Vancouver Public Schools will welcome school district leaders from across the country to Vancouver, Washington, Feb. 17-18, to participate in the second of 12 Future Ready Regional Summits ( http://tech.ed.gov/futureready/
). The summits are designed to help district leaders improve teaching and learning through the effective use of technology. The summit is being hosted by the U.S. Department of Education and the Alliance for Excellent Education ( http://all4ed.org/
) with Vancouver Public Schools at the Heathman Lodge in Vancouver.
Superintendent Steve Webb and his district leadership team are furthering Vancouver Public Schools' commitment to becoming future-ready by engaging in a series of workshops that offer expert support to create or build upon an existing digital learning plan that aligns with instructional best practices; is implemented by highly trained teachers; and leads to personalized learning experiences for all students, particularly those from traditionally underserved communities.
Said Superintendent Webb of using digital devices to further learning, "This isn't about the technology. It's about ensuring our graduates have the adaptive skills they need to thrive in an increasingly interdependent economy and global community. We're delighted to partner with the White House, DOE and Alliance for Excellent Education so that all students can benefit from this vision."
"Superintendents provide critical leadership to ensure that every child in their district benefits from what we know matters and what we know works for kids," said U.S. Secretary of Education Arne Duncan. "The Future Ready Regional Summits will be a forum where local leaders can share knowledge with their peers, engage leaders from outside their region and better equip themselves with the skills and tools necessary to provide students with what they need to be successful in life."
President Obama announced the regional summits at the ConnectED to the Future Convening ( http://www.whitehouse.gov/blog/2014/11/19/more-1200-school-superintendents-take-future-ready-district-pledge
), hosted at the White House Nov. 19, 2014. The summits are an important step toward realizing the goals of the ConnectED Initiative ( http://www.whitehouse.gov/issues/education/k-12/connected
) announced by President Obama in 2013 to connect 99 percent of students to high-speed Internet and empower teachers with the technology they need to transform teaching and learning. The regional summits are expected to engage more than 1,300 district leaders nationwide.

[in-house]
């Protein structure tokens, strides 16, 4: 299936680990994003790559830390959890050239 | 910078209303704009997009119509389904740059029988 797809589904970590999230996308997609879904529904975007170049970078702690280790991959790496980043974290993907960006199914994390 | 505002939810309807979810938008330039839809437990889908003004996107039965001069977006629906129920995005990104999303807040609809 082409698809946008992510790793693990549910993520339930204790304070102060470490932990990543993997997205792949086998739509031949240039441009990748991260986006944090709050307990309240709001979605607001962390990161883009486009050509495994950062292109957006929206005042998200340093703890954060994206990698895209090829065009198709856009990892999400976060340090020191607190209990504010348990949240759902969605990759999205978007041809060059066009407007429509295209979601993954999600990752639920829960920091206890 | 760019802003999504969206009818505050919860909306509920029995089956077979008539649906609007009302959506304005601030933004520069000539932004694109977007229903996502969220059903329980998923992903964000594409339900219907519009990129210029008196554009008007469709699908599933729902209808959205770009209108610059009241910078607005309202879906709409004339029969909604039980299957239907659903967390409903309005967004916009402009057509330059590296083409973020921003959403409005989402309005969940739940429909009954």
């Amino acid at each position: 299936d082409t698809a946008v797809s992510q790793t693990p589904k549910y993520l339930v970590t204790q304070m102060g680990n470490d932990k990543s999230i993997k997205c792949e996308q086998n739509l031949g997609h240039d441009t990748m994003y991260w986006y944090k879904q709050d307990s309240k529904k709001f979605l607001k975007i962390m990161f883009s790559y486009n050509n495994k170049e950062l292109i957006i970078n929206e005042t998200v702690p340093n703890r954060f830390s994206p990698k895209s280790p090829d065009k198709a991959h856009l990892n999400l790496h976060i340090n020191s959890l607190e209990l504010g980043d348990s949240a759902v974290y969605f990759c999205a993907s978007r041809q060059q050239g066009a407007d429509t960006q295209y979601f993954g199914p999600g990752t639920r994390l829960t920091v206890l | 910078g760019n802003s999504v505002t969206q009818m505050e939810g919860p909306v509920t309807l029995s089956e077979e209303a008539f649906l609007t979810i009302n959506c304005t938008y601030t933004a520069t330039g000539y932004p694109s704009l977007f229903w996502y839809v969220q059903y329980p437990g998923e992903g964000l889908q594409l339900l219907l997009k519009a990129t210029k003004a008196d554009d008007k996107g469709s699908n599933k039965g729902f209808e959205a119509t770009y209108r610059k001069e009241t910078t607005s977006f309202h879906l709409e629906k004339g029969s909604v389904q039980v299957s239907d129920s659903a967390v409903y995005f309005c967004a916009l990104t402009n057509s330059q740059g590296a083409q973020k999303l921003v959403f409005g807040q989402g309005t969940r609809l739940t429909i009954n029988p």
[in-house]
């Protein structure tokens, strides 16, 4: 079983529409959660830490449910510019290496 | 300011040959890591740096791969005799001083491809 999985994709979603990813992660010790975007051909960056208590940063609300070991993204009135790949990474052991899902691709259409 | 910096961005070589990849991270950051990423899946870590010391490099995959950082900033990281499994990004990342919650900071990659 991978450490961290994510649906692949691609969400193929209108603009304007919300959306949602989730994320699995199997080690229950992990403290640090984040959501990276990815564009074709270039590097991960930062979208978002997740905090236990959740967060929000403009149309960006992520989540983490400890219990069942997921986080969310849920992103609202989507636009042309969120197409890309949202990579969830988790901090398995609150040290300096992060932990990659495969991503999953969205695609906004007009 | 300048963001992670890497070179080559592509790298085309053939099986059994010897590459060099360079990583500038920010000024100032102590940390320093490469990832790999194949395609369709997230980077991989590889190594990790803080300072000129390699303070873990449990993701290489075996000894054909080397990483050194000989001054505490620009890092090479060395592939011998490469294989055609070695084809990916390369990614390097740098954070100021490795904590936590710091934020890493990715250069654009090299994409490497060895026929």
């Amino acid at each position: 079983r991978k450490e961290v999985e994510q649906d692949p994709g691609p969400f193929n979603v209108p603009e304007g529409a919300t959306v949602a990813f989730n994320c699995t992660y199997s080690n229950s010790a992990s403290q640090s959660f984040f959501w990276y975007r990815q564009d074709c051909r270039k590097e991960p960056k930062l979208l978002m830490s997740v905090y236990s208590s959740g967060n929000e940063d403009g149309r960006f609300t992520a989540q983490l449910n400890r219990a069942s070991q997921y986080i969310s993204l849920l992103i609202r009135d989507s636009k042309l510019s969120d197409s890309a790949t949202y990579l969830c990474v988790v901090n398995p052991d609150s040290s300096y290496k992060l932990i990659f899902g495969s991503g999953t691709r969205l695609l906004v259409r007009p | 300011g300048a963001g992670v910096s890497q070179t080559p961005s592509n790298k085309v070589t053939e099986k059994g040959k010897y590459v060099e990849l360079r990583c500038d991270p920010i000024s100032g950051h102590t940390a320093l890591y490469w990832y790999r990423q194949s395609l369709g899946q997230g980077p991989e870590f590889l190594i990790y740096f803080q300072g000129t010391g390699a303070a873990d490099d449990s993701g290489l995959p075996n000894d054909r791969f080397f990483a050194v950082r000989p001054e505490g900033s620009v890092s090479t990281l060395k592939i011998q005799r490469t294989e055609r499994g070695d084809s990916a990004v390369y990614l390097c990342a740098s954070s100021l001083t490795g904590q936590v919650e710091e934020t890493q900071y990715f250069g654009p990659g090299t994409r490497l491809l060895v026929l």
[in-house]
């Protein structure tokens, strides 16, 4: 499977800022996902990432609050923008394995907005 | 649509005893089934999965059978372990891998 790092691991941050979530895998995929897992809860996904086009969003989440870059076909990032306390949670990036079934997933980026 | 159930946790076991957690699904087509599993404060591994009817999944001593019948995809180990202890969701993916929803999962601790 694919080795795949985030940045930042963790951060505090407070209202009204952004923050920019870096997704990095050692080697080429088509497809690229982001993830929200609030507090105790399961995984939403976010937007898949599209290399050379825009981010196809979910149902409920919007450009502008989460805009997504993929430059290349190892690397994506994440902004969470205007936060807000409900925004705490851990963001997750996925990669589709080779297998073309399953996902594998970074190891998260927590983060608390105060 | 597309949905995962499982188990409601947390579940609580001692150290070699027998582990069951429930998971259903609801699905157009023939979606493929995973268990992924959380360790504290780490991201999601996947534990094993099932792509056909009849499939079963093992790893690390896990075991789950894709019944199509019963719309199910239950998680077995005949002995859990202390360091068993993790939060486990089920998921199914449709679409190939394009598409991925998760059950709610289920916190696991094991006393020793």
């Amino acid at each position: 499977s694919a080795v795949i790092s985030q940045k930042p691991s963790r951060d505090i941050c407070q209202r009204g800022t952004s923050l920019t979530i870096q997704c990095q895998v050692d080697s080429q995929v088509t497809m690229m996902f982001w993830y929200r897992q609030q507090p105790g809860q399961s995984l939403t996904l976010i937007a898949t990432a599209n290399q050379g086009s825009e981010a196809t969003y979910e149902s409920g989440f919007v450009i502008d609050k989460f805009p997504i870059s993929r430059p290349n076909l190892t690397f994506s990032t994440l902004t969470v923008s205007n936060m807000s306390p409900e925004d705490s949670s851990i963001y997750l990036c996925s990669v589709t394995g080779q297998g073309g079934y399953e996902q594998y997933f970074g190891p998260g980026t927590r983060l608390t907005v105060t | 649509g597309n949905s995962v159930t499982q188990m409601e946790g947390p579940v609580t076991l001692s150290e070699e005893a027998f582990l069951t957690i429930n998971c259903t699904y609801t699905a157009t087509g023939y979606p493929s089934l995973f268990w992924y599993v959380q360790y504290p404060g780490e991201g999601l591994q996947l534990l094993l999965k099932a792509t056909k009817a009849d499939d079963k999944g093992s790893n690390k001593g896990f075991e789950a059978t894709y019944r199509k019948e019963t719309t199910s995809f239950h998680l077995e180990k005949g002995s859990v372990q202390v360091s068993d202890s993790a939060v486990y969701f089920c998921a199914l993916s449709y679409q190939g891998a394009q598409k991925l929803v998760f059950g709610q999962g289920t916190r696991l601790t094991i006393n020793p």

"Future Ready is about helping district leaders leverage technology to empower teachers, engage students and close persistent equity gaps by creating a learning environment where all students have access to the tools and expertise they need to be prepared for the future," said Richard Culatta, director of the Education Department's Office of Educational Technology.
The summits are open to district leadership teams that have made a commitment to developing the human and technological capacity needed to transform teaching and personalize learning using digital tools by signing the Future Ready District Pledge ( http://futurereadyschools.org/take-the-pledge
). Already, more than 1,500 district superintendents nationwide have taken the pledge.
For more information about the OET, including resources for students, parents and educators, visit http://tech.ed.gov
Patron tour to feature Thomas Jefferson, McLoughlin middle schools
On Friday, March 13, Vancouver Public Schools Superintendent Steve Webb will host his last patron tour of the 2014-2015 school year. The tour will provide an in-depth look at the dynamic learning opportunities at Thomas Jefferson and McLoughlin middle schools.
Both schools will showcase applications of the district's strategic plan, Design II, and commitment to preparing students for college, careers and life. Visitors will explore the technology-rich environment in which Jefferson and McLoughlin students are taught and learn using one-to-one iPads. They'll also see the schools' Gateway to Technology project-based science, math and technology classes and Advancement Via Individual Determination, a college-readiness program.
The tour of McLoughlin will provide a glimpse of the school's Family-Community Resource Center and community partnerships. At Jefferson, tour-goers can discover Honors classes, as well as the school's commitment to teaching positive, respectful behaviors.
The free tour will begin and end at the Bates Center for Educational Leadership, 2921 Falk Rd. The tour starts at 8:30 a.m. and concludes at 1 p.m. After visiting Thomas Jefferson and McLoughlin, guests have the option of enjoying a student musical performance and a delicious lunch prepared by culinary arts students. Lunch is available for $4 per person.
Everyone is welcome, but space is limited. Visit www.vansd.org/PatronTours
or call 360-313-4720 to sign up.